By Jess Cagle
Updated October 01, 1999 at 04:00 AM EDT

The Mummy (Movie - 1932)

  • Movie

If you’ve got adolescent boys in the house, you’ll want to run right out and rent The Mummy. Universal’s affable update of the 1932 Boris Karloff classic is guaranteed to keep them occupied and out of your gun cabinet for two hours. You can, if you’re so inclined, consider The Mummy a sitter on call — a very, very successful sitter that has raked in about $155 million theatrically; a surprise hit whose boffo opening last May foretold the highest moneymaking summer-movie season in history.

Not only is this sitter rich, it’s sexy, what with Brendan Fraser and Rachel Weisz starring as adventurers running around 1920s Egypt in search of the lost city of Hamunaptra. The seductive Weisz plays a saucy, brainy Egyptologist who employs the saucy, brawny Fraser to help her find it. You know this is a bad idea because Hamunaptra is also known as the City of the Dead, and the film’s prologue gives you a sense of its history: In 1290 b.c., a beefy, evil priest (WWF-ready Arnold Vosloo) was buried alive there, complete with flesh-eating scarabs, after diddling the pharaoh’s knockout mistress (Patricia Velasquez, wearing what looks like Cher’s underwear).

Before Fraser and Weisz make the horrible mistake of waking the not-quite-dead evil priest (he’s the Mummy, by the way), they cross paths and have cross words with a group of American treasure hunters so good-looking they could be in an Abercrombie and Fitch catalog, and so doomed they could’ve been in Fraser’s latest movie, Dudley Do-Right.

Instead of wrapping Vosloo in gauze for the Mummy’s big comeback, writer-director Stephen Sommers employed Industrial Light & Magic to turn him into a decaying (but still sort of slimy) skeleton. The movie’s big on lavish special effects and even bigger on teen-friendly gross-outs, so the Mummy starts stealing other people’s body parts to regenerate himself (eventually, he turns back into Arnold Vosloo and puts on a fetching little chain-mail skirt thingy, which also could’ve come from Cher’s underwear drawer). The Mummy’s not too smart, it turns out, because when it comes time to shop for a new pair of eyes, he plucks them from the head of Tuc Watkins, the former soap hunk and a star of Showtime’s Beggars and Choosers who appears here as a grave robber with really bad eyesight. Watkins does have pretty eyes, though, so perhaps the Mummy decides it’s better to look good than to look well.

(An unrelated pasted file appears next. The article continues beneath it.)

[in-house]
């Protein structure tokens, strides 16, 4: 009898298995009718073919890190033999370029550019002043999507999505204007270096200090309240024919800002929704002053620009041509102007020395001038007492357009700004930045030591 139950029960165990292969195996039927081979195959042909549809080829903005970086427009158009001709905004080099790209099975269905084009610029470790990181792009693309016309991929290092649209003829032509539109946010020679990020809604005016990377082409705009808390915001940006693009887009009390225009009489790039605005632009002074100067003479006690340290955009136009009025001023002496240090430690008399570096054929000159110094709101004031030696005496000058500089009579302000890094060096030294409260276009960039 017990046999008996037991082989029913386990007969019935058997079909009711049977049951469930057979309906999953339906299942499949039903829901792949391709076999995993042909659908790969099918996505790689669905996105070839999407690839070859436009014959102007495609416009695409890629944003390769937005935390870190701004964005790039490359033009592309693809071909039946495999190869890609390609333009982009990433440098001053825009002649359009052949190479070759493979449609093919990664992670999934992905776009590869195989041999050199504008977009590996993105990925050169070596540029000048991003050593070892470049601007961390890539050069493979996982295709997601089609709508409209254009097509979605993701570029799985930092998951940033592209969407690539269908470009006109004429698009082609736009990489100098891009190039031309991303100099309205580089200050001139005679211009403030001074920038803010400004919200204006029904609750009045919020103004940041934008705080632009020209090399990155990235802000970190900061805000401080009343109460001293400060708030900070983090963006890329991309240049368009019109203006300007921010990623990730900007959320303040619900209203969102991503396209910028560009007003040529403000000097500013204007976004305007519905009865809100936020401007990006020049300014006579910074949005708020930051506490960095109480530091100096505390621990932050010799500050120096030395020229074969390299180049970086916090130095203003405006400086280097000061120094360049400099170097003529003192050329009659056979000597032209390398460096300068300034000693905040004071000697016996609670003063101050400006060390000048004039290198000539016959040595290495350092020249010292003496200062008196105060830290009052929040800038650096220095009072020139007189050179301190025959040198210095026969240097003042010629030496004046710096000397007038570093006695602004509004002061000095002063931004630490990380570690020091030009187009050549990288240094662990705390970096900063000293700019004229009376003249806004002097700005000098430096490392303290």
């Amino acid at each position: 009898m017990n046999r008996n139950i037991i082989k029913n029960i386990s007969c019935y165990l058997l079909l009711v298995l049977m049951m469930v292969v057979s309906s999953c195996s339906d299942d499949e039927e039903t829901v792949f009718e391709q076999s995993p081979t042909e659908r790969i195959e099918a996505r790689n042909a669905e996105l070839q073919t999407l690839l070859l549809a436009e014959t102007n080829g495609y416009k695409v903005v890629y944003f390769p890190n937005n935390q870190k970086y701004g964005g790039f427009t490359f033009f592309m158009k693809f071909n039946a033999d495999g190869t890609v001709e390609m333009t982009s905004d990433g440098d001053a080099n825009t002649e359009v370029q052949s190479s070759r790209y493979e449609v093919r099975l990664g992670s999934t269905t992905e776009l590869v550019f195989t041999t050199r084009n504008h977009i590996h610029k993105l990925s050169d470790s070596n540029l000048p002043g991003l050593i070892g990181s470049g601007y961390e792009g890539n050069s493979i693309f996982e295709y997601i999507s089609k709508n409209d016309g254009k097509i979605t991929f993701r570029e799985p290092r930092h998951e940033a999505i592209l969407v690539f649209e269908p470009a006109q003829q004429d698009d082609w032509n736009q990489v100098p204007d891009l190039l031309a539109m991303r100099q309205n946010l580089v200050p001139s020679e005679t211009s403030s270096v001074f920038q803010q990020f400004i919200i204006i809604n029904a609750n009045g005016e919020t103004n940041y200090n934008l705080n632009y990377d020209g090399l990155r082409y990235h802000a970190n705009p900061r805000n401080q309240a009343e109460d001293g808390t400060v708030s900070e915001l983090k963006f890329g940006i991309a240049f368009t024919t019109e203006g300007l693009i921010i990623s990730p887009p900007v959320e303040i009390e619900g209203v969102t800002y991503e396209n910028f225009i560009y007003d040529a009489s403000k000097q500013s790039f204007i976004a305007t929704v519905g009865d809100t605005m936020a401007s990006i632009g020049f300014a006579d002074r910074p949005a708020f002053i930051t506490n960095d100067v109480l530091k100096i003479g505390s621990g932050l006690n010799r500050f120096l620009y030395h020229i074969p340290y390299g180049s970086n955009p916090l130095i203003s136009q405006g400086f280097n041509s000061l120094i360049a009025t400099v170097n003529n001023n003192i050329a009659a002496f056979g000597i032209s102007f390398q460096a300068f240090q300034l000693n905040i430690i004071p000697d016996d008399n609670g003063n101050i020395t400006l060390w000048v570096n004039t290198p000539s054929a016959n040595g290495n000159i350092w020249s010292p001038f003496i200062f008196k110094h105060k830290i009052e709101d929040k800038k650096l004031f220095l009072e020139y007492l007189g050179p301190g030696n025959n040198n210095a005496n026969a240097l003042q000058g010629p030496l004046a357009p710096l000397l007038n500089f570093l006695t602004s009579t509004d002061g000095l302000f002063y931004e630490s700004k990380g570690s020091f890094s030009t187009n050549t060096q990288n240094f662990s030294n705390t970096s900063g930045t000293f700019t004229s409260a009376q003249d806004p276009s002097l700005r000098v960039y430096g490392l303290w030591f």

Then again, you could argue that The Mummy is just stupid. It’s an inoffensive, high-camp romp, but the period setting, the old-fashioned adventure, and the Ralph Laurenish safari wear invite unfortunate comparisons to Raiders of the Lost Ark, which was far more thrilling and far more clever. To wit: After the Mummy swipes the faulty eyes, he seems to see just fine, and the movie thereby misses the opportunity for some raucous Mr. Magooey gags, which I, for one, never tire of.

The good news for Universal (which is now mining its vaults for more horror classics to remake) is that The Mummy actually plays better on the small screen than it did on the big one. Yes, some of the splashier effects, like a giant sand face snapping at a biplane, need a larger canvas, but your TV will be more forgiving of the silly dialogue, which is no better or worse than your average miniseries. And it should be said that no one handles this kind of stuff with more aplomb than Fraser. Handsome in a funny way, swaggering in a goofy way, Fraser gooses the movie with his deft comic timing. (In turn, The Mummy’s success has goosed his asking price to $10 million per film.) It’s a good thing the Mummy didn’t go looking for a funny bone, because if he did, Fraser would be a dead duck.

The Mummy (Movie - 1932)

  • Movie
  • Terence Fisher
  • Karl Freund